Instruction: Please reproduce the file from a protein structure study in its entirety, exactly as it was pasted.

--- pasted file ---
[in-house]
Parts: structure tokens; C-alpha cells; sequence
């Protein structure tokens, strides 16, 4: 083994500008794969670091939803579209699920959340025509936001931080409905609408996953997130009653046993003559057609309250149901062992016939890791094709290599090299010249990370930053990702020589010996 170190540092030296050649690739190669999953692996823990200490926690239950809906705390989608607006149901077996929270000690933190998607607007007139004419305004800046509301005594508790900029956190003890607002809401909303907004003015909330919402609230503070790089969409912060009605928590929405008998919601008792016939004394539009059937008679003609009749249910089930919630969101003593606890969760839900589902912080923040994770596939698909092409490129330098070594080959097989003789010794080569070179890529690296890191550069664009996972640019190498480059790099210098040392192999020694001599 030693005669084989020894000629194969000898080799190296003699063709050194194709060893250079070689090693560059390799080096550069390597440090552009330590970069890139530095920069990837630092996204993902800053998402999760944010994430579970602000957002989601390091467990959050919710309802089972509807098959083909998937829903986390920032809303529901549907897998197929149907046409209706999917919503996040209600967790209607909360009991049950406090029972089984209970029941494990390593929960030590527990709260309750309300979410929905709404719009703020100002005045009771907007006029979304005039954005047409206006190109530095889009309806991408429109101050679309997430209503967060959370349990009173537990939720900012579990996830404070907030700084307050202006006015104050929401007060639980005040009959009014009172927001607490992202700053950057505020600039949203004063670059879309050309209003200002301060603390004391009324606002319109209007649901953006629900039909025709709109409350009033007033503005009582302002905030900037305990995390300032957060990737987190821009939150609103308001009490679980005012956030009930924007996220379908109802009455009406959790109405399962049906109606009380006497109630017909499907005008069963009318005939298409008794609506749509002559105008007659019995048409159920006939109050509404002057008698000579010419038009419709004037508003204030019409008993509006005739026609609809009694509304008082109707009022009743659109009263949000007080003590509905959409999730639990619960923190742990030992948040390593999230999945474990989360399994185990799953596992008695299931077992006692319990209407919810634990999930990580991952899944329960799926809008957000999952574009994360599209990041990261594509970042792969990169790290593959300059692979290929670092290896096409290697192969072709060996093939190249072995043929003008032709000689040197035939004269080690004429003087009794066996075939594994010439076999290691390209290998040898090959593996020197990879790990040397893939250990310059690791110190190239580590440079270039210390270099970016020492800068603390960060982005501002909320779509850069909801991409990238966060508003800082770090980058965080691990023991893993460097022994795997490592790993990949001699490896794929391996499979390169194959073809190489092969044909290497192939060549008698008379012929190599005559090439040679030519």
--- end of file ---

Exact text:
[in-house]
Parts: structure tokens; C-alpha cells; sequence
């Protein structure tokens, strides 16, 4: 083994500008794969670091939803579209699920959340025509936001931080409905609408996953997130009653046993003559057609309250149901062992016939890791094709290599090299010249990370930053990702020589010996 170190540092030296050649690739190669999953692996823990200490926690239950809906705390989608607006149901077996929270000690933190998607607007007139004419305004800046509301005594508790900029956190003890607002809401909303907004003015909330919402609230503070790089969409912060009605928590929405008998919601008792016939004394539009059937008679003609009749249910089930919630969101003593606890969760839900589902912080923040994770596939698909092409490129330098070594080959097989003789010794080569070179890529690296890191550069664009996972640019190498480059790099210098040392192999020694001599 030693005669084989020894000629194969000898080799190296003699063709050194194709060893250079070689090693560059390799080096550069390597440090552009330590970069890139530095920069990837630092996204993902800053998402999760944010994430579970602000957002989601390091467990959050919710309802089972509807098959083909998937829903986390920032809303529901549907897998197929149907046409209706999917919503996040209600967790209607909360009991049950406090029972089984209970029941494990390593929960030590527990709260309750309300979410929905709404719009703020100002005045009771907007006029979304005039954005047409206006190109530095889009309806991408429109101050679309997430209503967060959370349990009173537990939720900012579990996830404070907030700084307050202006006015104050929401007060639980005040009959009014009172927001607490992202700053950057505020600039949203004063670059879309050309209003200002301060603390004391009324606002319109209007649901953006629900039909025709709109409350009033007033503005009582302002905030900037305990995390300032957060990737987190821009939150609103308001009490679980005012956030009930924007996220379908109802009455009406959790109405399962049906109606009380006497109630017909499907005008069963009318005939298409008794609506749509002559105008007659019995048409159920006939109050509404002057008698000579010419038009419709004037508003204030019409008993509006005739026609609809009694509304008082109707009022009743659109009263949000007080003590509905959409999730639990619960923190742990030992948040390593999230999945474990989360399994185990799953596992008695299931077992006692319990209407919810634990999930990580991952899944329960799926809008957000999952574009994360599209990041990261594509970042792969990169790290593959300059692979290929670092290896096409290697192969072709060996093939190249072995043929003008032709000689040197035939004269080690004429003087009794066996075939594994010439076999290691390209290998040898090959593996020197990879790990040397893939250990310059690791110190190239580590440079270039210390270099970016020492800068603390960060982005501002909320779509850069909801991409990238966060508003800082770090980058965080691990023991893993460097022994795997490592790993990949001699490896794929391996499979390169194959073809190489092969044909290497192939060549008698008379012929190599005559090439040679030519």